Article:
My heartfelt apologies go out to my loyal readers for the light posting here at Dawg Sports over the course of the last day or so, but I have been hard at work on the latest preview of an upcoming opponent on Georgia's 2006 schedule.
My forecasts of the Bulldogs' games against Western Kentucky, South Carolina, U.A.B., Colorado, Ole Miss, Tennessee, and Vanderbilt have been posted already, so that brings us to the Bulldogs . . . the other Bulldogs.
(Photograph from All Sports.)
Georgia v. Mississippi State
Saturday, October 21
Perhaps in order to avoid any confusion that might arise from their use of the same nickname, Georgia and Mississippi State have had an abbreviated history with one another, despite having shared a conference affiliation since 1921.
There have been just 20 series meetings between the Red and Black and the Maroon and White. Through 1958, M.S.U. held a 3-1 lead over Georgia in the all-time standings, but, between the Classic City Canines' 1959 S.E.C. championship season and their 2005 S.E.C. championship season, the 'Dawgs went 14-2 against the squad from Starkville.
Georgia has won eight straight series meetings with Mississippi State. The Red and Black last lost to M.S.U. in 1974 and this year's contest between the Eastern and Western Division Bulldogs is scheduled to take place 15 days following the 50th anniversary of the last time the cowbell-wielding Magnolia State team claimed victory between the hedges.
This guy had been famous for about 15 minutes at the time of Mississippi State's most recent win in Athens. No, literally, he'd been famous for about 15 actual minutes.
A Brief History of Mississippi State University
Whatever they're paying the P.R. guy at M.S.U., it ain't enough. He's the guy who sat down and, with a straight face, wrote: "Mississippi State University forms part of a cohesive town-university community with the growing agricultural-commercial-industrial town of Starkville. . . . Away from urban complexities, the community enjoys many intellectual, cultural, and recreational advantages."
Established in 1878 as a land-grant college, what is now Mississippi State University began its existence as the Agricultural and Mechanical College of the State of Mississippi. The state legislature charged the school with the responsibility for teaching "agriculture, horticulture and the mechanical arts . . . without excluding other scientific and classical studies, including military tactics."
They weren't kidding about the military tactics part, by the way; when the first students enrolled in 1880, the presidency of the college was held by General Stephen D. Lee, who had been the youngest lieutenant general in the Confederate Army. (The window of my law office overlooks the railroad General S.D. Lee and his colleagues fought unsuccessfully to defend at the battle of Jonesboro.)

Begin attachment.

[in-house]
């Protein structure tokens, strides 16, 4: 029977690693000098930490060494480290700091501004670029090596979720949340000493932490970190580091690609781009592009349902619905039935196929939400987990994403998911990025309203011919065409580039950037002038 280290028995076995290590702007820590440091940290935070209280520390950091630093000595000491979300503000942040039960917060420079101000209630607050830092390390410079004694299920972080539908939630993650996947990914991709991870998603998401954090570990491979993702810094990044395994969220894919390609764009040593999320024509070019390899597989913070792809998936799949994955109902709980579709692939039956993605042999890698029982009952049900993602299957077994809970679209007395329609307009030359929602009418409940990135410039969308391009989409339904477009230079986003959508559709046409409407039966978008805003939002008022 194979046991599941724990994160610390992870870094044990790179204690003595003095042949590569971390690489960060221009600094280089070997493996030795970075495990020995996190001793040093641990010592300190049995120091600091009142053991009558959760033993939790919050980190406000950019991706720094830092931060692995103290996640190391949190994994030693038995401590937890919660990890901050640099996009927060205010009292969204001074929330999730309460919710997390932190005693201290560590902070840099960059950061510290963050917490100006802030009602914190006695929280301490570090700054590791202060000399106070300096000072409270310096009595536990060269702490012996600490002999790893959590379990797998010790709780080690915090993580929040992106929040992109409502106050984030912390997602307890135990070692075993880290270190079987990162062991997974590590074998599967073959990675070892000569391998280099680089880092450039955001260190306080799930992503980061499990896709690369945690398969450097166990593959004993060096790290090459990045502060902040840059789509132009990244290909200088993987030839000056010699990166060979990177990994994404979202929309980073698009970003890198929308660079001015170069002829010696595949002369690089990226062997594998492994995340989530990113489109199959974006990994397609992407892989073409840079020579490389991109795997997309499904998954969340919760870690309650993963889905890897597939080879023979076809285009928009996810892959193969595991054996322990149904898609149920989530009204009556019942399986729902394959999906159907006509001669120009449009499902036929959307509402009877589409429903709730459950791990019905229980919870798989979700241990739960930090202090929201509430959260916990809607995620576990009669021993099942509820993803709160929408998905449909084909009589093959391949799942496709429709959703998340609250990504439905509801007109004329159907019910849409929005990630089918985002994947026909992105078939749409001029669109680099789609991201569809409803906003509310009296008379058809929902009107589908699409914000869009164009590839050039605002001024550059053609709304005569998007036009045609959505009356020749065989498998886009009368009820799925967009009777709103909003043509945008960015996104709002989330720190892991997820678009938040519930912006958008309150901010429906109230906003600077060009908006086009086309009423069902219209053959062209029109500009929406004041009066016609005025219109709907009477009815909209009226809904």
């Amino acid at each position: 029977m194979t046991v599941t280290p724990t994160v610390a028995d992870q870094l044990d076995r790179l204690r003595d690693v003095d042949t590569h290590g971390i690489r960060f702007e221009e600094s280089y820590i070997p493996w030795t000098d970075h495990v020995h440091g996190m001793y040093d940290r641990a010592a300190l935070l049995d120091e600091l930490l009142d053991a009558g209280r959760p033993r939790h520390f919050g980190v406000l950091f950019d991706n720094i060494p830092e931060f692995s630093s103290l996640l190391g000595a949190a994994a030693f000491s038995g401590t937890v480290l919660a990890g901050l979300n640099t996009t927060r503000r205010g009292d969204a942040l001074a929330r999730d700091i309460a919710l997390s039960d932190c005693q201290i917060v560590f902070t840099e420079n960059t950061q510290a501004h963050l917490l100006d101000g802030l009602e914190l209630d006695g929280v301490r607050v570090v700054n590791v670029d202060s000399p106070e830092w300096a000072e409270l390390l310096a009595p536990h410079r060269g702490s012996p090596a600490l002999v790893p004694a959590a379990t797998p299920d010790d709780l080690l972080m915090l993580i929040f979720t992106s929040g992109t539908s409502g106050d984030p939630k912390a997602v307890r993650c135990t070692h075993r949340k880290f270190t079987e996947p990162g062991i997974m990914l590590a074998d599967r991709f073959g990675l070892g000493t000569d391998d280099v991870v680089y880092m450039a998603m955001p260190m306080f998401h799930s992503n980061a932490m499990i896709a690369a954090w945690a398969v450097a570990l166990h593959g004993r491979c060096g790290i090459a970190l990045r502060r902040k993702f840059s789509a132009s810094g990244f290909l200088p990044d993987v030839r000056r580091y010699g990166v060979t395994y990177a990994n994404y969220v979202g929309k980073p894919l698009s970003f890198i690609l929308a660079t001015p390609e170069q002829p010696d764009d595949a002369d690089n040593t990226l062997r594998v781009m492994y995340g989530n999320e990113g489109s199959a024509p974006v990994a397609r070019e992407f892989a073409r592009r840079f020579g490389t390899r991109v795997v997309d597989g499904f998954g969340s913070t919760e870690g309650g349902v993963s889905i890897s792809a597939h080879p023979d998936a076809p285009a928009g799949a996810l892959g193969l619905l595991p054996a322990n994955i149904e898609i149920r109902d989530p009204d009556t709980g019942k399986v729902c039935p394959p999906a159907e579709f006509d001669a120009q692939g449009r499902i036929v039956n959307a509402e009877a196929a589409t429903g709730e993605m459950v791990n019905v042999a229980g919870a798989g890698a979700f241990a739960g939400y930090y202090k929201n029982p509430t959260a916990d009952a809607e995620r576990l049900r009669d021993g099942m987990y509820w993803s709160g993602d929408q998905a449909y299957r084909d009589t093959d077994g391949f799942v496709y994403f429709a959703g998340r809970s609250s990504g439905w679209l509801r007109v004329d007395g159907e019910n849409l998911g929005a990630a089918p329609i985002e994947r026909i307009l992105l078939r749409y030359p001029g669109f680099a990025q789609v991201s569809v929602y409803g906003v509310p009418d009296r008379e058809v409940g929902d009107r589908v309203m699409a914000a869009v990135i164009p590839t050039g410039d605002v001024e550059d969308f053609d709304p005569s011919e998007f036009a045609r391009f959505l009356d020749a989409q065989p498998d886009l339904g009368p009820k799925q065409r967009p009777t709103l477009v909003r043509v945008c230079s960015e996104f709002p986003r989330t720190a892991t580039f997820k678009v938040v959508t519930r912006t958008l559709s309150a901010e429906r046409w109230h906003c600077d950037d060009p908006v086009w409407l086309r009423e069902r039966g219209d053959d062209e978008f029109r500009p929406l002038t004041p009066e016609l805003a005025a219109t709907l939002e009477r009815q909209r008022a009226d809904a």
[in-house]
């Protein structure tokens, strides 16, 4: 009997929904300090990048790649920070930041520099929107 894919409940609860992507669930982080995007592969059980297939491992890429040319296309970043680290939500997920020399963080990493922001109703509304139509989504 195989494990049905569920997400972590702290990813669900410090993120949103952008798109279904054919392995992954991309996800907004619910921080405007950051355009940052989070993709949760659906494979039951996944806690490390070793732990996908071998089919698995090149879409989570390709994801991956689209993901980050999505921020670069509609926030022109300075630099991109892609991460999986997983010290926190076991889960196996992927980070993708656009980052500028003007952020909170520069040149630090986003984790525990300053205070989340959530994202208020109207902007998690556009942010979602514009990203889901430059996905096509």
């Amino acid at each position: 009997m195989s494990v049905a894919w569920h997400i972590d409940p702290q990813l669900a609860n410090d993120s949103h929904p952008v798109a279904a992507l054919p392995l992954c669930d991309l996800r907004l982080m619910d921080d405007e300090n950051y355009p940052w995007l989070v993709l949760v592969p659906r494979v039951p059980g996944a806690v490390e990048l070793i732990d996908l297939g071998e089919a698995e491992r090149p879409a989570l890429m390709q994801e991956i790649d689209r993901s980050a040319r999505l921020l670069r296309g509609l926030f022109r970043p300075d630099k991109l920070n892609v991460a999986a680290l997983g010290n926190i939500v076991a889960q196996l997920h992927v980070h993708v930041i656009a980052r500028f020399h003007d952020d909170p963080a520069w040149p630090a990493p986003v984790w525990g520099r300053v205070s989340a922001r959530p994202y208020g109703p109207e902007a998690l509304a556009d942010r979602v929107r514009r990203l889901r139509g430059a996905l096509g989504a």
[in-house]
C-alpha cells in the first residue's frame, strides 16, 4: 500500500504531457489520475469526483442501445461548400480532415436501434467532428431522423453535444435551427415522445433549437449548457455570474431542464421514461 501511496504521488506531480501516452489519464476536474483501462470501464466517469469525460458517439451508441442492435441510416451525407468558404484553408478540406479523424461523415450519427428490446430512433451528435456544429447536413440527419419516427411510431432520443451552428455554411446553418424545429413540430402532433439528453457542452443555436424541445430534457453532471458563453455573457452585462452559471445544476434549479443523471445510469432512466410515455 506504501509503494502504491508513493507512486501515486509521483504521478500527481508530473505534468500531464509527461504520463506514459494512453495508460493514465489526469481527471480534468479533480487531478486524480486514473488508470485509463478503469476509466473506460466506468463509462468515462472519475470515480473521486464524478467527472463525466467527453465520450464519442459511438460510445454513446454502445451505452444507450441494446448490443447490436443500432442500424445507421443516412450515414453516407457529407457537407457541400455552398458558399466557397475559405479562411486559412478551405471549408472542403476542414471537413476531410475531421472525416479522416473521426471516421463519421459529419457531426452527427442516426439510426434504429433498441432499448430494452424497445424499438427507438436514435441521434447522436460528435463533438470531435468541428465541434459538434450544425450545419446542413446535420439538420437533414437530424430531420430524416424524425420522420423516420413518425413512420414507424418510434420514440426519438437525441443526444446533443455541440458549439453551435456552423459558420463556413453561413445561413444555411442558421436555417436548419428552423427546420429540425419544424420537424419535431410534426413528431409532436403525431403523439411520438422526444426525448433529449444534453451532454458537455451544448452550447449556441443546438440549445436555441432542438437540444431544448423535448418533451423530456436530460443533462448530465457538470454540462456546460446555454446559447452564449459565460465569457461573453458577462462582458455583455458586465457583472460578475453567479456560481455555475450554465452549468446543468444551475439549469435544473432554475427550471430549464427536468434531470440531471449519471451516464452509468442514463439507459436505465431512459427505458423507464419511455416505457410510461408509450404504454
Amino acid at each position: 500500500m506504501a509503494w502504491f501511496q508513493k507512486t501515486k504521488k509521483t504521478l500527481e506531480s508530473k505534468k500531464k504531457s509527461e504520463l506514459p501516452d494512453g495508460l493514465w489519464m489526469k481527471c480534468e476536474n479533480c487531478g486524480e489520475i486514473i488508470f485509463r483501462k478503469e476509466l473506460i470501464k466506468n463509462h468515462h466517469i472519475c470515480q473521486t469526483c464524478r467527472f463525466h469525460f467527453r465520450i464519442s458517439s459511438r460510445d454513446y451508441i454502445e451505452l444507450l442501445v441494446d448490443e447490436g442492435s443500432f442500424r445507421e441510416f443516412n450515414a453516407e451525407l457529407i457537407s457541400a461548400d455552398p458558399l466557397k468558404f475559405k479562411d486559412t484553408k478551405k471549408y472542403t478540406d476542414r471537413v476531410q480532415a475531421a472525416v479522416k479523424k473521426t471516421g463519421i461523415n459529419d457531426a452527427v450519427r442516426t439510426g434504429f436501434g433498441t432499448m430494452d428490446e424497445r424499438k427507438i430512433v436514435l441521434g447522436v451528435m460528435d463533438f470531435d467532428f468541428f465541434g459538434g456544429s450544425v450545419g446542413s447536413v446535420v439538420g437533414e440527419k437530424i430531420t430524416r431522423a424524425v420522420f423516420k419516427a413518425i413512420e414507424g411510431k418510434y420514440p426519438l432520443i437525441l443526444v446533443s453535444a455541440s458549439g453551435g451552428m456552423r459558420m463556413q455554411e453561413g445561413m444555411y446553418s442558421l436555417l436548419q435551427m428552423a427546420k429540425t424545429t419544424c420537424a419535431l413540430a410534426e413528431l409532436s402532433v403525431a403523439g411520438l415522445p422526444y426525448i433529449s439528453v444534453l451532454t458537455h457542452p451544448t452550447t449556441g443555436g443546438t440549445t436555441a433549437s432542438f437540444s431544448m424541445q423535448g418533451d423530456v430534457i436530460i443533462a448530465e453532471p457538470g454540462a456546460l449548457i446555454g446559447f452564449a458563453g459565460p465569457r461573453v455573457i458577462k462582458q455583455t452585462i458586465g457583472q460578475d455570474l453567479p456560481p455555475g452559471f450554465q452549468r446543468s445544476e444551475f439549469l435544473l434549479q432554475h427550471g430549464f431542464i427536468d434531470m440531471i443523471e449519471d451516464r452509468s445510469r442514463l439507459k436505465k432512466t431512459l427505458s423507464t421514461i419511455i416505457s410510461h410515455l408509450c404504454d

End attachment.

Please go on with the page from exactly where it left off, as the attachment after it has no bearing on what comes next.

Mississippi A&M became Mississippi State College in 1932 and achieved university status in 1958.
Georgia became a university two years before the Founding Fathers wrote the Constitution. Mississippi State became a university the year before Alaska became a state.
A Brief History of Bulldog Football
Mississippi State played its first football game in November 1895 but did not claim its first football victory until October 1901. I could go into greater detail (and I will), but, really, that tells you about all you need to know.
The Bulldogs' only S.E.C. championship campaign ended with a 26-13 road win over San Francisco and, the following day, the Japanese bombed Pearl Harbor. Since Darrell Royal departed Starkville following the 1955 season, seven of the eight coaches to have served in the last half-century have posted losing ledgers.
M.S.U. enjoyed a run of success under Jackie Sherrill, attending six bowl games in his first decade on the Scott Field sideline. Since posting four straight winning seasons from 1997 to 2000, however, the Bulldogs have lost at least eight games in each of the last five years. Since the start of the new century, Mississippi State has gone 6-34 in conference play.
Strangely enough, the Gators are 0-3 in Starkville since the advent of divisional play in the S.E.C. in 1992. No, that doesn't make any sense to me, either.
Whatever its weaknesses, Mississippi State football does not need more cowbell.
Half a dozen starters are back from an inconsistent offense, although some of them now find themselves at positions other than those they played for much or all of last season.
Conversely, a fairly solid defensive unit fields nine players with starting experience from 2005, including three defensive linemen and three linebackers.
Sylvester Croom is sick and tired of losing. Never one to mince words, the Mississippi State coach laid it on the line:
Two years of 3-8, this is the last time for that. I've been patient, and my patience has worn out. When I came here, I knew it was going to take time to build a positive attitude. Now, I'm tolerating nothing. Anybody or anything that gets in the way of us winning is going to get eliminated.
As noted by Orson Swindle, Coach Croom went so far as to show up at practice in uniform, complete with pads, and get down in the trenches with his players. To the extent that character and commitment can overcome deficiencies in talent and depth, Coach Croom will mold a winning program, but he has voiced dissatisfaction with the senior leadership on his team.
Sylvester Croom . . . intolerant, impatient, and ready to do some eliminating!
Melvin Smith, a former M.S.U. assistant under Coach Sherrill, returned to Starkville in the offseason following stints with Dennis Franchione in Tuscaloosa and in College Station. Coach Smith will handle the secondary, which frees up Frank Beamer's son, Shane, to coach the running backs.
Jerious Norwood, an all-S.E.C. tailback who rushed for 1,136 yards last season and departed Starkville as the school's all-time leading rusher, is playing in the N.F.L. Chris McNeil, a two-year starter at center, is no longer on campus. Omarr Conner, whom Bill Curry praised as a standout quarterback, now lines up at wide receiver.
In their last 28 games, the Bulldogs have scored 14 or fewer points 18 times and, in 11 outings, they were held to a single-digit scoring total. During that same span, M.S.U. has scored more than 21 points just five times . . . the same number of times that Mississippi State has been shut out by the opposition.
The Starkville squad has scored more than 19 points against Georgia just three times in 20 series meetings, with all three of those contests being played within the borders of the Magnolia State. In the last six Georgia-Mississippi State games played in Athens, the Red and Black have scored 30.5 points per game while the Maroon and White have been held to seven or fewer points all six times, including a pair of shutouts.